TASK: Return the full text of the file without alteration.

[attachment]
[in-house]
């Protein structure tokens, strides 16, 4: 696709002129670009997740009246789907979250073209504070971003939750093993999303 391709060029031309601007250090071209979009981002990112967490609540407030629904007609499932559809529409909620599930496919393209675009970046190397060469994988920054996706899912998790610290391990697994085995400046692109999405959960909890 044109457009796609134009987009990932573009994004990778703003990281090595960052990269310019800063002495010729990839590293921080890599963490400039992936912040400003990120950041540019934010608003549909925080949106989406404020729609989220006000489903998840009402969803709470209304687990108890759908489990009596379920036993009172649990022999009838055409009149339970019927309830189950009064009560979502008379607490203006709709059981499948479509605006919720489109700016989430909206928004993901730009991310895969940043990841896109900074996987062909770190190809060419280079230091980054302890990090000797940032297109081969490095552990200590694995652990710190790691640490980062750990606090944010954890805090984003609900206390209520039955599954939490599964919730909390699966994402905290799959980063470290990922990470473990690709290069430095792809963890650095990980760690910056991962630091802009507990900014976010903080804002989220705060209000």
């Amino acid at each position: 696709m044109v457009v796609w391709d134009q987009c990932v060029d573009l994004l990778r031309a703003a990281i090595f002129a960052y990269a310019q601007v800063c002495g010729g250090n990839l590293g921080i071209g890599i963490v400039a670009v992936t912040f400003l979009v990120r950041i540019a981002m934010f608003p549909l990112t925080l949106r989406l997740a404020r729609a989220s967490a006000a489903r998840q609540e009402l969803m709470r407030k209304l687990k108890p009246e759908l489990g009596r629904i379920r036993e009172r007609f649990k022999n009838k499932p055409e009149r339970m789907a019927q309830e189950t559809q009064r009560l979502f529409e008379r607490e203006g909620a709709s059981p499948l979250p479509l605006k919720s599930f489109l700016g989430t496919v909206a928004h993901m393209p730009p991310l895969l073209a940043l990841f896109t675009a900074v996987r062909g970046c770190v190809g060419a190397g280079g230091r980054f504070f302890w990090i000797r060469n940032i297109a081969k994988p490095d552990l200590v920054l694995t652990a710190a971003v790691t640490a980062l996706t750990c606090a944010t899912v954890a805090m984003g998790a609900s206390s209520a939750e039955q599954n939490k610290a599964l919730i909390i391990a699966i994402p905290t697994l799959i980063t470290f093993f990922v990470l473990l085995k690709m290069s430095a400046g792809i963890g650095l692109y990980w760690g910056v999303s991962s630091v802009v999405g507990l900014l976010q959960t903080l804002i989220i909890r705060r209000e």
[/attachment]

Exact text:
[in-house]
């Protein structure tokens, strides 16, 4: 696709002129670009997740009246789907979250073209504070971003939750093993999303 391709060029031309601007250090071209979009981002990112967490609540407030629904007609499932559809529409909620599930496919393209675009970046190397060469994988920054996706899912998790610290391990697994085995400046692109999405959960909890 044109457009796609134009987009990932573009994004990778703003990281090595960052990269310019800063002495010729990839590293921080890599963490400039992936912040400003990120950041540019934010608003549909925080949106989406404020729609989220006000489903998840009402969803709470209304687990108890759908489990009596379920036993009172649990022999009838055409009149339970019927309830189950009064009560979502008379607490203006709709059981499948479509605006919720489109700016989430909206928004993901730009991310895969940043990841896109900074996987062909770190190809060419280079230091980054302890990090000797940032297109081969490095552990200590694995652990710190790691640490980062750990606090944010954890805090984003609900206390209520039955599954939490599964919730909390699966994402905290799959980063470290990922990470473990690709290069430095792809963890650095990980760690910056991962630091802009507990900014976010903080804002989220705060209000």
């Amino acid at each position: 696709m044109v457009v796609w391709d134009q987009c990932v060029d573009l994004l990778r031309a703003a990281i090595f002129a960052y990269a310019q601007v800063c002495g010729g250090n990839l590293g921080i071209g890599i963490v400039a670009v992936t912040f400003l979009v990120r950041i540019a981002m934010f608003p549909l990112t925080l949106r989406l997740a404020r729609a989220s967490a006000a489903r998840q609540e009402l969803m709470r407030k209304l687990k108890p009246e759908l489990g009596r629904i379920r036993e009172r007609f649990k022999n009838k499932p055409e009149r339970m789907a019927q309830e189950t559809q009064r009560l979502f529409e008379r607490e203006g909620a709709s059981p499948l979250p479509l605006k919720s599930f489109l700016g989430t496919v909206a928004h993901m393209p730009p991310l895969l073209a940043l990841f896109t675009a900074v996987r062909g970046c770190v190809g060419a190397g280079g230091r980054f504070f302890w990090i000797r060469n940032i297109a081969k994988p490095d552990l200590v920054l694995t652990a710190a971003v790691t640490a980062l996706t750990c606090a944010t899912v954890a805090m984003g998790a609900s206390s209520a939750e039955q599954n939490k610290a599964l919730i909390i391990a699966i994402p905290t697994l799959i980063t470290f093993f990922v990470l473990l085995k690709m290069s430095a400046g792809i963890g650095l692109y990980w760690g910056v999303s991962s630091v802009v999405g507990l900014l976010q959960t903080l804002i989220i909890r705060r209000e």